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This is an episode in a TV series done in the 1950's that was produced
by Hal Roach Studios, but there's no slapstick to be found in these
productions. Each week a well known motion picture director would
direct a half hour production, and this time it was Allan Dwan, who had
been directing since the days of early silent cinema, in the director's
This particular episode is about a minister that believes in living his sermons. In particular he preaches about having faith in one's fellow man and he believes "it's always Sunday" in the sense that he tries to live this philosophy and more than that, he believes in this philosophy. The main matters of note here are the supporting players, two of which are from my favorite era in film, the early sound era. Fay Wray has a very small part in the production as the minister's wife. Not from the early sound era is Sheldon Leonard who figures prominently in the plot as a hobo whom the minister trusts with an expensive car that just happens to belong to someone else. By this time Leonard was beginning a long career as a producer of very popular TV shows, but he was always fun to watch as an actor with that unique gangster like voice of his.
I knew about these two performers being in this production before I watched it, but what made be do a double take was when the end credits rolled and I saw Grant Withers' name appear. I know Grant's face well from his early talkie leading roles at Warner Brothers and later supporting roles up into the 1940's, and I saw nobody that looked like Grant. I backed up the recording and realized he was playing the man whose expensive TBird may or may not have been stolen by the hobo. If I looked really close I could make out some familiar features but he was practically unrecognizable. However, that doesn't mean he looked bad or his performance was bad - he simply looked like a distinguished older gentleman who did a good job with the role he was given. How sad he committed suicide three years later because he felt he had let everyone in his life down.
I'd recommend this one because it's very upbeat and optimistic and has that too good to be true 50's picture of family life about it. It's also interesting to see how the audiences of the 50's still had places for the actors and directors of the past in their current productions.
In a directing career that lasted more than fifty years, Allan Dwan
worked with almost everyone, one time or the other. Here he is, back in
the two-reelers for the first time since about 1915, directing this
comedy short for Hal Roach's Screen Directors' Playhouse. He's dealing
with one of the fine casts that Hal Roach could assemble thanks to his
long career as a producer, starting in 1915 and also lasting more than
half a century; his last credit as producer would be for 1966's ONE
In this one, minister Dennis O'Keefe is having a busy day. When a young couple shows up to be married, he sends hobo Sheldon Leonard with ten dollars and a borrowed Thunderbird to pick up flowers for his wife, Fay Wray. The production is a straightforward affair which ma strike the viewer as a little sappy, but for the short time it lasts, it's very amusing.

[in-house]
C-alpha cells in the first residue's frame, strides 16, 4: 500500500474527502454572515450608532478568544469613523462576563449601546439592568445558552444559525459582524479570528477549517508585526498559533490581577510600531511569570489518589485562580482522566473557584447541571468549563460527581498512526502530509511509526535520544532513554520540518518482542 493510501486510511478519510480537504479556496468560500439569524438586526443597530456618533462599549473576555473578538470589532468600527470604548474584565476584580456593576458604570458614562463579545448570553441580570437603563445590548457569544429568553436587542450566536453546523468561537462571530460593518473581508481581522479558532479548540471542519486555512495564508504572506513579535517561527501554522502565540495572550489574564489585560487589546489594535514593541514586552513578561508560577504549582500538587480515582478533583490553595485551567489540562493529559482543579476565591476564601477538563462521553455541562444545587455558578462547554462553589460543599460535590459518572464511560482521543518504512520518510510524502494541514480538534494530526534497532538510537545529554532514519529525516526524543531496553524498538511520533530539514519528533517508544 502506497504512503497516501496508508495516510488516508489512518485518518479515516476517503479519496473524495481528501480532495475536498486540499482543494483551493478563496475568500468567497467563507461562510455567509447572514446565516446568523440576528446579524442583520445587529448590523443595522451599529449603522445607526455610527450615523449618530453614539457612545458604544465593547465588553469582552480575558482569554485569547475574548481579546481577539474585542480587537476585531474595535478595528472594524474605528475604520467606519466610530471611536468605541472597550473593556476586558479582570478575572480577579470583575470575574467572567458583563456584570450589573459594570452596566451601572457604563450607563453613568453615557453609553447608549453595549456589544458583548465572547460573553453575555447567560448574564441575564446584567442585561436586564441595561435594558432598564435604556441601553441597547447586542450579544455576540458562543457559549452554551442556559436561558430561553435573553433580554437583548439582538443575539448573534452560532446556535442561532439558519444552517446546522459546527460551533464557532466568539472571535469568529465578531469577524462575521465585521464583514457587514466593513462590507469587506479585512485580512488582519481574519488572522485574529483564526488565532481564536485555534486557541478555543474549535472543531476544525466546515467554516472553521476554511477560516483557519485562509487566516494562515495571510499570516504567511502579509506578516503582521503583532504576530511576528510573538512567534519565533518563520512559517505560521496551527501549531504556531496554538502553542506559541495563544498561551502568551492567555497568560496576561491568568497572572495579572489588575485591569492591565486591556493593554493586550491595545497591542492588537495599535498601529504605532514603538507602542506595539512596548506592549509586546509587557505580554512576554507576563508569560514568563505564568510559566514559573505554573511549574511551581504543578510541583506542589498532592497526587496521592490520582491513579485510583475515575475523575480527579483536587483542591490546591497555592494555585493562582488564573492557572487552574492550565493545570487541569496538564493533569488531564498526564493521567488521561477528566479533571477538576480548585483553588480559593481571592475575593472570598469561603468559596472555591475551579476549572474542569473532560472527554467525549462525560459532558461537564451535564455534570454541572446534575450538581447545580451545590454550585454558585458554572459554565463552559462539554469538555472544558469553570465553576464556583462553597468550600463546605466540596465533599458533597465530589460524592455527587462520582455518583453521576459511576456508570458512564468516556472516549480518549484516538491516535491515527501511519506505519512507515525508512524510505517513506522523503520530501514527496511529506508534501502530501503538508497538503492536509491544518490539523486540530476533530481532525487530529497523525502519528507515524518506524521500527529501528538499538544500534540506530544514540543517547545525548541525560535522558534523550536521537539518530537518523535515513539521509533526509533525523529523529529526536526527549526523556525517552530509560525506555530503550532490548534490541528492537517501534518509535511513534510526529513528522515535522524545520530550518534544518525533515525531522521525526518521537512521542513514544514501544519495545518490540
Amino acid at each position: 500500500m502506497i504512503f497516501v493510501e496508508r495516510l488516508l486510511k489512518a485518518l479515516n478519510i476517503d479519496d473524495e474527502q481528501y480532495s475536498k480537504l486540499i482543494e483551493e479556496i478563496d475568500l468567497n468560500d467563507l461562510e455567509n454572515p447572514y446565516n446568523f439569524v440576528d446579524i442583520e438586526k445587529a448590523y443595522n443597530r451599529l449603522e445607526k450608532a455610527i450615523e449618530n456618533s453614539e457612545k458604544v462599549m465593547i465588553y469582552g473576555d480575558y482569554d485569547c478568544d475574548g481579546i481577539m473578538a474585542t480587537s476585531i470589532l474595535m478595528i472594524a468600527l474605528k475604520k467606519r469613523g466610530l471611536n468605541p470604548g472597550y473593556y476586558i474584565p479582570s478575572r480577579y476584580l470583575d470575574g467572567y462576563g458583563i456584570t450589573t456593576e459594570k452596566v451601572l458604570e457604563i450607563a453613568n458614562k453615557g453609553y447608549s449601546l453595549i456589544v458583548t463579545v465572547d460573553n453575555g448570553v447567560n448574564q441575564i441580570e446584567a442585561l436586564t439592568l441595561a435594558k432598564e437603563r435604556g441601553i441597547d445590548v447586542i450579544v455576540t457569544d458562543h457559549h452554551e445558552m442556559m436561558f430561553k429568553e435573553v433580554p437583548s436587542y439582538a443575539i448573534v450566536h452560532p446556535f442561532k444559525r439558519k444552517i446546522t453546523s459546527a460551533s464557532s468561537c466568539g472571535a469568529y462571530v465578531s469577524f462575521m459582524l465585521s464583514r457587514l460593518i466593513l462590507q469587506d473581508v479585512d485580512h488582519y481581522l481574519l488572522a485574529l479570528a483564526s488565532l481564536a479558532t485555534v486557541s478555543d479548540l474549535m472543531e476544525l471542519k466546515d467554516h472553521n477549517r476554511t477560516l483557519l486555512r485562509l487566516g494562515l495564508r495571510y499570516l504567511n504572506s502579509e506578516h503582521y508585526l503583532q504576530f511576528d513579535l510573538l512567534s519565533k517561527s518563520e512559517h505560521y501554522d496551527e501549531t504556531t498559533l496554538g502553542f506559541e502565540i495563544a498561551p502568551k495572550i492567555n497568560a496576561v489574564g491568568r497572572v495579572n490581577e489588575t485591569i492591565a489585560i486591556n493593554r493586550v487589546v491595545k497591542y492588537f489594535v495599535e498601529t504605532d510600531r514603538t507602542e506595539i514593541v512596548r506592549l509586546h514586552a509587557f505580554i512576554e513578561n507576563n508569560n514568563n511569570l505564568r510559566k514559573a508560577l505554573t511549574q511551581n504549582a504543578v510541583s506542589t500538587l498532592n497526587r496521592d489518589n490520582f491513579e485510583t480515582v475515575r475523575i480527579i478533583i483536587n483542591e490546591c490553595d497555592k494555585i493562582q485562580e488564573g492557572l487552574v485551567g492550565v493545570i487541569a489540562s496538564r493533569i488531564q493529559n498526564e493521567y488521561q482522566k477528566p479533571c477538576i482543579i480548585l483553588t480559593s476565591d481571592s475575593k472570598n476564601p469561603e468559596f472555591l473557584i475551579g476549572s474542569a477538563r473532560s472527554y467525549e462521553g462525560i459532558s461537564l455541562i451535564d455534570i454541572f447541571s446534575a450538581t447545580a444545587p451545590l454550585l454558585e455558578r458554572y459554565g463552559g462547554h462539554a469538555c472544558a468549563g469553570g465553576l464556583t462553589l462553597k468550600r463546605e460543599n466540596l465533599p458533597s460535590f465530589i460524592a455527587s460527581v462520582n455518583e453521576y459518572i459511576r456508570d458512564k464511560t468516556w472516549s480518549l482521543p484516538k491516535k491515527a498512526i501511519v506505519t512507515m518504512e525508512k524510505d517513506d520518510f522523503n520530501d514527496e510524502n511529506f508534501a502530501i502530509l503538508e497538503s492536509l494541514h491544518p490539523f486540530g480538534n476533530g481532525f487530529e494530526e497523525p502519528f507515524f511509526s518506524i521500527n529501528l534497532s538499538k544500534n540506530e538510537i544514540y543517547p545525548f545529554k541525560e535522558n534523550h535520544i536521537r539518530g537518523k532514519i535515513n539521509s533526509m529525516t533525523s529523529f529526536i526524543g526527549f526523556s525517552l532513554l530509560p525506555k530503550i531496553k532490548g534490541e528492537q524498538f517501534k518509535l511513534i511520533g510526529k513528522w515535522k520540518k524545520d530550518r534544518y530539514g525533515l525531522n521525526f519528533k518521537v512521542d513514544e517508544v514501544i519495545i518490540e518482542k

Screen Directors Playhouse: It's Always Sunday (1956)
*** (out of 4)
I'm sure some might find this episode to be too sugar-coated but the performances and the upbeat direction make it worth checking out. A preacher (Dennis O'Keefe) is known around the community for his willingness to take in homeless men. One hobo (Sheldon Leonard) shows up so the preacher feeds him and then decides to test the hobo on whether or not he can be trusted. The preacher believes that any man, no matter how rich, poor or what they they are, can be trusted if that person trusts themselves. The preacher gives the hobo some money and a car and then sits back to see if the hobo will take off or if he will return like he said. IT'S ALWAYS Sunday isn't a masterpiece but it's a pretty charming little movie that manages to make one smile thanks to some great performances as well as the well-meaning story. I think many people might be turned off by the sweet and pure nature of the story but I never found it to be preachy and I think it makes its points without beating the viewer over the head with any sort of message. Character actor O'Keefe played a wide range of people in his career and this here is certainly one of the most memorable parts I've seen him in. I thought he did a terrific job at getting across the good-natured heart of this character and you couldn't help but feel and believe you were watching a real preacher testing his own sermon. Leonard plays the wise-cracking hobo in a nice way and his humor works perfectly for the film. Fay Wray plays the preacher's wife and she's good in the few scenes that she's in. Dwan's direction is its usual high standards as he has no problems getting across the story and he manages to make it very upbeat and I enjoyed that style.
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